I confess that I’ve never been particularly into politics.
I take issues seriously and engage in discourse and social action, but American politics—especially as it exists currently—is a freaking mess. The inherent divisiveness of the two party system is completely unpalatable to me, and is in itself the source of so many of our country’s problems that I won’t justify its existence by endorsing any part of it. The history of party platform switches and George Washington’s warnings about the pitfalls of partisanship—which we have SOOOO obviously fallen into—should be enough to make anyone rein in partisan passions, frankly. My faith also prohibits affiliation with political parties, which is an injunction I increasingly view as a gift.
I have a deep pool of thoughts on partisan politics that could take up an entire post, but I just want to make this clear from the get go: This post is not about partisanship. I don’t affiliate with any political party and never will.
I do, however, participate in elections. I vote, and I put a lot of conscientious thought into how I vote. I read my voter pamphlet, I listen to candidate speeches, I seek out arguments for and against different measures and weigh them as fairly as I can. Casting a ballot is a right and a privilege that I hold dear.
And in my years of participating in elections, I’ve come to understand an important truth that informs how I make those decisions.
I belong to a demographic that is one of the last to be directly affected by the outcome of elections, one way or another. As a white, middle-class, middle-aged, able-bodied, cisgender, heterosexual, American-born citizen, I benefit from institutions steeped in white supremacy, I am largely protected from the kind of persecution that causes people to flee, my right to my identity is never legislated on, and I don’t worry about whether I can fill our cupboards or pay my bills.
It would be easy for me to sit out most elections because I rarely have anything personally and immediately at stake. That’s the position of privilege I’m in and I know it.
So I don’t vote for me. I vote for the people whose voices have been drown out by unequal representation in government, whose safety and security have not always been protected, whose happenstance of birth put them in a position behind the starting block in some way, and who are asking—in every way they know how—to be seen and heard.
I vote for my black and indigenous friends who are terrified and tired of the constant battles they have to fight against racism.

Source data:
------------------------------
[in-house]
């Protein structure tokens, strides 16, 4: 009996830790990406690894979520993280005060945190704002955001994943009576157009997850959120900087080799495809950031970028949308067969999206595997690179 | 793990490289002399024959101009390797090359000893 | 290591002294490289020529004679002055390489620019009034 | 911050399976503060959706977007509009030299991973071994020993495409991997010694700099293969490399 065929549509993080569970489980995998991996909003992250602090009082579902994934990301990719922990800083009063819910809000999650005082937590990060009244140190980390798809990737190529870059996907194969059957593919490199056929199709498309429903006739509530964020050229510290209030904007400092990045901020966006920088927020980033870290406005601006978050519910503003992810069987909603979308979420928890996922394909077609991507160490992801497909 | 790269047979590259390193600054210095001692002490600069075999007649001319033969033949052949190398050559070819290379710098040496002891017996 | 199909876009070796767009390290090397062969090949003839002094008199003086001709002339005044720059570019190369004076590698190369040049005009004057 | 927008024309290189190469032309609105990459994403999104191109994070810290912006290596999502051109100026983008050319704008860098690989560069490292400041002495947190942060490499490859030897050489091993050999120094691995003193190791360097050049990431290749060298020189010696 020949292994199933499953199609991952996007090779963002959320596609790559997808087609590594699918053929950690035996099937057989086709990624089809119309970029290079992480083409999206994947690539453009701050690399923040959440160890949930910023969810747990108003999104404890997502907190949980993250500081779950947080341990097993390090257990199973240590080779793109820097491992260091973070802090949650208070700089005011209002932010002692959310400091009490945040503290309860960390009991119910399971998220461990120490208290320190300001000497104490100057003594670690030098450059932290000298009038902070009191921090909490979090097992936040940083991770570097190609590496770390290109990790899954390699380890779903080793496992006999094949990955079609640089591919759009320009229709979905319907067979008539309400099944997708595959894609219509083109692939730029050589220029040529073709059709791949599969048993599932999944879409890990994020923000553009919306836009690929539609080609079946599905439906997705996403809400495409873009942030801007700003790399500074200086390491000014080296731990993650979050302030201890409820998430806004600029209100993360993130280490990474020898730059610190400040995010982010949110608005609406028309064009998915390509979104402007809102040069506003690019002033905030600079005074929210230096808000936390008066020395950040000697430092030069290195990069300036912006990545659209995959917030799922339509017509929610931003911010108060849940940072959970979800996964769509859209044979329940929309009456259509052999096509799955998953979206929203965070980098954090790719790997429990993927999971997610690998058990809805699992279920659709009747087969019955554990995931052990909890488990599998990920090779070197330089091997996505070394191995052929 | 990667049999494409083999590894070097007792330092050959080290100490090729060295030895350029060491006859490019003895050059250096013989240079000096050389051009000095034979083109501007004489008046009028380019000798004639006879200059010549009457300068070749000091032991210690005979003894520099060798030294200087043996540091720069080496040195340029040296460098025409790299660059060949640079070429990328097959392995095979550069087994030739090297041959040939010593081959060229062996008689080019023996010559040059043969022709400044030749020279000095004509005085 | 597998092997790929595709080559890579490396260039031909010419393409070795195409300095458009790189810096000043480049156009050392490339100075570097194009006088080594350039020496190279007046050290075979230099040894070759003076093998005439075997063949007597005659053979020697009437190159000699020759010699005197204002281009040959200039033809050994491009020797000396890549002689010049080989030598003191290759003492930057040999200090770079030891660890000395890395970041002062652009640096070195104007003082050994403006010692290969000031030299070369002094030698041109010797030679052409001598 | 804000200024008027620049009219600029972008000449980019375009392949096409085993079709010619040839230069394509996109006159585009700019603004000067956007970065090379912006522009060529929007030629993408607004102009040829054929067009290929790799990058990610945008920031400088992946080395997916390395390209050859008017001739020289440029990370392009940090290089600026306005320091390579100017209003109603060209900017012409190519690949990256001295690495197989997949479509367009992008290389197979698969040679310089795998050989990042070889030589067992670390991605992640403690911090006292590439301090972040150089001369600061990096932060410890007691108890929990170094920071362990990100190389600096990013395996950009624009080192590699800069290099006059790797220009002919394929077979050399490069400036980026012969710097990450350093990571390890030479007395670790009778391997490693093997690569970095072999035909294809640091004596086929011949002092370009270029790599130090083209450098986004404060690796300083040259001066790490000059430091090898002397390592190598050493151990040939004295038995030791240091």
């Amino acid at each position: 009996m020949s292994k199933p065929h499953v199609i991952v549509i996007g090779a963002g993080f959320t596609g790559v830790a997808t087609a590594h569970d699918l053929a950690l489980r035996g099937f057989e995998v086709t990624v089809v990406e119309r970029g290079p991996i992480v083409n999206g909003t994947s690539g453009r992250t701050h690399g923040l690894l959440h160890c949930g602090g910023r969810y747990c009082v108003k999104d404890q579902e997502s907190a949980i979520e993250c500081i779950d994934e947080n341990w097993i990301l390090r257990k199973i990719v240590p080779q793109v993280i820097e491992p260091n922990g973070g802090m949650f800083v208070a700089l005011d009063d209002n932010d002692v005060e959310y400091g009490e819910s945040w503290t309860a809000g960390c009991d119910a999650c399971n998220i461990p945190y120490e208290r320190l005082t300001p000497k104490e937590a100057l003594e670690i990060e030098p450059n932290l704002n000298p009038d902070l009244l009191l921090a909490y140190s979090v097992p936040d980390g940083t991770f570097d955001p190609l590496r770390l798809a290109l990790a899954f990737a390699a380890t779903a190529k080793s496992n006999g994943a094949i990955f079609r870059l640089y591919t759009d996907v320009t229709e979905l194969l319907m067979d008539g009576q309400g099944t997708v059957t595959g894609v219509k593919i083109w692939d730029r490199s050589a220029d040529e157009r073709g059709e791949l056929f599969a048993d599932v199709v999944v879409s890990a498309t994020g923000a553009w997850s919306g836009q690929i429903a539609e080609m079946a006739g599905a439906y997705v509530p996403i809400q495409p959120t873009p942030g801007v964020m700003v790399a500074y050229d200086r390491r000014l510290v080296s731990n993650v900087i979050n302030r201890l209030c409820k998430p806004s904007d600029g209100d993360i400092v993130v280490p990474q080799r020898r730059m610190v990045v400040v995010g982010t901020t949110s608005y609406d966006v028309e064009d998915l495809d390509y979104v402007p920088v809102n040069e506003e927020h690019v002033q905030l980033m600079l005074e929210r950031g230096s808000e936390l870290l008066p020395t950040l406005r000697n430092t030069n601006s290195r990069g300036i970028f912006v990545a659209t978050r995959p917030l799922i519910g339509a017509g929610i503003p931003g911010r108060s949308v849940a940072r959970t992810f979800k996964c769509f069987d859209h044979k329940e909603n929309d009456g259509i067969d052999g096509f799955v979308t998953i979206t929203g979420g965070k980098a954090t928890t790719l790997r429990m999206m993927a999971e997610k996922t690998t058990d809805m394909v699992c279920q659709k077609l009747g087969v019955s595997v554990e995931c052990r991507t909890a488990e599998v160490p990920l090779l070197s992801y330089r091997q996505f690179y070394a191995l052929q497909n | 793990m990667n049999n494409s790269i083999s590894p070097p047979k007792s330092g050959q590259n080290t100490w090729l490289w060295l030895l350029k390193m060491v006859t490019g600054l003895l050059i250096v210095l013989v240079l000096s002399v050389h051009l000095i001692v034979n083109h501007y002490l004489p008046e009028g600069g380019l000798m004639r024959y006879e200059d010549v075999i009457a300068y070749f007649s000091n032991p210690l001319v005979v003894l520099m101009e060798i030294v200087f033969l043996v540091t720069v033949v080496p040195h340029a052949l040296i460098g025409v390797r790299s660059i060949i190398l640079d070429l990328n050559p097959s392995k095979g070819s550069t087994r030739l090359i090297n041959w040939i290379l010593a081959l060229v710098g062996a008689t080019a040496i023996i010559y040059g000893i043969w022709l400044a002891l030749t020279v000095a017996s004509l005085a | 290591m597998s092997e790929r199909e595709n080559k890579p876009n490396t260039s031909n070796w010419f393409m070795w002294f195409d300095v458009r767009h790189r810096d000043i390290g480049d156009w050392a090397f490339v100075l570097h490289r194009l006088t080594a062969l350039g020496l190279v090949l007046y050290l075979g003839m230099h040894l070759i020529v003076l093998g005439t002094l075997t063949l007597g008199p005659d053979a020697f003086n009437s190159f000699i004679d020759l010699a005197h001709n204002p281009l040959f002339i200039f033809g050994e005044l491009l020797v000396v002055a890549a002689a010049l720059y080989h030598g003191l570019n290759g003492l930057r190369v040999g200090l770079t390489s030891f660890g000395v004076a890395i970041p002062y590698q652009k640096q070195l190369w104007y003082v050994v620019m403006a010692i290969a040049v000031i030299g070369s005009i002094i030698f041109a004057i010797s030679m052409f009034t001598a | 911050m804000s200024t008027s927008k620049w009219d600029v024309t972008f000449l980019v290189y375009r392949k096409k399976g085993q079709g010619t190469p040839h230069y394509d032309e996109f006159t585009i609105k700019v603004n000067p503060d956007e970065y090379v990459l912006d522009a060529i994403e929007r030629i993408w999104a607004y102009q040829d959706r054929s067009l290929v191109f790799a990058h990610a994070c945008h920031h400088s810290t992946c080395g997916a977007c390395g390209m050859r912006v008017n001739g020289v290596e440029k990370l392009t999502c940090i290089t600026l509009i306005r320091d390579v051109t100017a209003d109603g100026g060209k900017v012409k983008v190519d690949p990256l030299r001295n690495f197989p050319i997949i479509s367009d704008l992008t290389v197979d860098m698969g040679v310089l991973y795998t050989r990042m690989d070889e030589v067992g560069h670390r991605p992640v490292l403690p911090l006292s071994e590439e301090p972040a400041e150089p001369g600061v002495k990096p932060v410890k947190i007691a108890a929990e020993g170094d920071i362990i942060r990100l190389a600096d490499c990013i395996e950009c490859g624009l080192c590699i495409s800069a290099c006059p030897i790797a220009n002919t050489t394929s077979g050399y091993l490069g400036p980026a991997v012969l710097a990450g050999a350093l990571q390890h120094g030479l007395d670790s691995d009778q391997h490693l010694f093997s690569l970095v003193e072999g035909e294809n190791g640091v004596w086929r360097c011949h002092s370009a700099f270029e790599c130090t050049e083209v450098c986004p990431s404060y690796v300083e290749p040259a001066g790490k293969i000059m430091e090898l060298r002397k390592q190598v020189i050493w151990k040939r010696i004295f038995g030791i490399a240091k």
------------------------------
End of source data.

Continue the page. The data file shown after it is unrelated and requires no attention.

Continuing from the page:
I vote for my Jewish friends who keep sounding warnings informed by experience that keep going unheeded.
I vote for the vulnerable populations for whom climate change will have the most immediate and dire effects, since the rest of us won’t see the worst of it until it’s far too late.
I vote for the unborn by voting for candidates who support comprehensive sex education and easy, affordable access to birth control, as that’s the only proven way to reduce abortion rates.
I vote for my transgender nephew and my LGBTQ friends and colleagues who deserve to feel safe and respected.
I vote for the mom whose spends thousands of dollars a month to keep her son with a chronic disease alive and who will never be able to crawl out from under her medical debt.
I vote for my tax dollars to be spent on building schools before scud missiles, bridges before walls.
I also vote for decency and character, kindness and compassion, science and reason, justice and equity.
And I vote for the women who sacrificed their livelihoods, their reputations, and their safety to fight for my right to vote so that I could have the choice of whether or not to exercise this privilege.
I know some will call this “identity politics,” but I have to ask: Is there any other kind? “We the people” are what make up the citizenry that participates in politics. “We the people” are a diverse group with diverse identities, needs, and life experiences. And yet “We the people” have been led by mostly old, mostly wealthy, almost entirely white men, who gained and consolidated power by literally enacting identity politics, for most of American history.
You’ll pardon me if I think it’s perfectly acceptable to push for a government that more accurately represents and serves the needs of its full range of citizens before anything else.
So that’s who I vote for in every election—the people who have had to fight just to have their voices heard, much less represented, for far too long.
I wish more of my fellow Americans would do the same.